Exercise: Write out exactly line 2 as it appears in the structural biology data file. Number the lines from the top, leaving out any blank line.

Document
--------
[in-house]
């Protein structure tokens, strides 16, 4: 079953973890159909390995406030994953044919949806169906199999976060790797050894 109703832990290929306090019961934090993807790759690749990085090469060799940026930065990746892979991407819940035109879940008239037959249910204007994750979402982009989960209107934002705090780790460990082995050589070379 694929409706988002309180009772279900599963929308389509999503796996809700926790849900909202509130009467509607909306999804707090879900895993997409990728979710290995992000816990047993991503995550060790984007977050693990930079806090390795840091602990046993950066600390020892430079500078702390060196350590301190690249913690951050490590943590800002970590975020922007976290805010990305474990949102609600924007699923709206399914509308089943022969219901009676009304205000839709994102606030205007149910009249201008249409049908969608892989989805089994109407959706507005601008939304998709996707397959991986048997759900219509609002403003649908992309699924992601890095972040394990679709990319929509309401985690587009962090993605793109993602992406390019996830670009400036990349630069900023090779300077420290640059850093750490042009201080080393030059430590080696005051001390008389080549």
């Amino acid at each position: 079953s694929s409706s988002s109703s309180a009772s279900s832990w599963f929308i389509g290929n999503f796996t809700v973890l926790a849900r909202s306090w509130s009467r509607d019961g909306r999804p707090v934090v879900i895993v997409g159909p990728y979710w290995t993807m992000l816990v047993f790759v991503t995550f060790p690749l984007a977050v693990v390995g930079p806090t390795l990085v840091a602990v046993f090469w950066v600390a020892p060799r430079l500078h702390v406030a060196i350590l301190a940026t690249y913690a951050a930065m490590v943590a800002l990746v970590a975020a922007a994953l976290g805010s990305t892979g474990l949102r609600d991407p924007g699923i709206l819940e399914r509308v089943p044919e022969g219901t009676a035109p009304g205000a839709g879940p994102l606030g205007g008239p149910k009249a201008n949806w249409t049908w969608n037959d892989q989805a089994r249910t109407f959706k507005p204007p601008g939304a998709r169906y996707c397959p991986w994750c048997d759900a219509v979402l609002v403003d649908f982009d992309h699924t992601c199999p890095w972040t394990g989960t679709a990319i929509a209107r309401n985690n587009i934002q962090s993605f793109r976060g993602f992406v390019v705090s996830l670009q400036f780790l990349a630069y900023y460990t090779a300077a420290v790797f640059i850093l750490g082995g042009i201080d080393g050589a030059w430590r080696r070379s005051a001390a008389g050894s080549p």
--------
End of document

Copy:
């Protein structure tokens, strides 16, 4: 079953973890159909390995406030994953044919949806169906199999976060790797050894 109703832990290929306090019961934090993807790759690749990085090469060799940026930065990746892979991407819940035109879940008239037959249910204007994750979402982009989960209107934002705090780790460990082995050589070379 694929409706988002309180009772279900599963929308389509999503796996809700926790849900909202509130009467509607909306999804707090879900895993997409990728979710290995992000816990047993991503995550060790984007977050693990930079806090390795840091602990046993950066600390020892430079500078702390060196350590301190690249913690951050490590943590800002970590975020922007976290805010990305474990949102609600924007699923709206399914509308089943022969219901009676009304205000839709994102606030205007149910009249201008249409049908969608892989989805089994109407959706507005601008939304998709996707397959991986048997759900219509609002403003649908992309699924992601890095972040394990679709990319929509309401985690587009962090993605793109993602992406390019996830670009400036990349630069900023090779300077420290640059850093750490042009201080080393030059430590080696005051001390008389080549």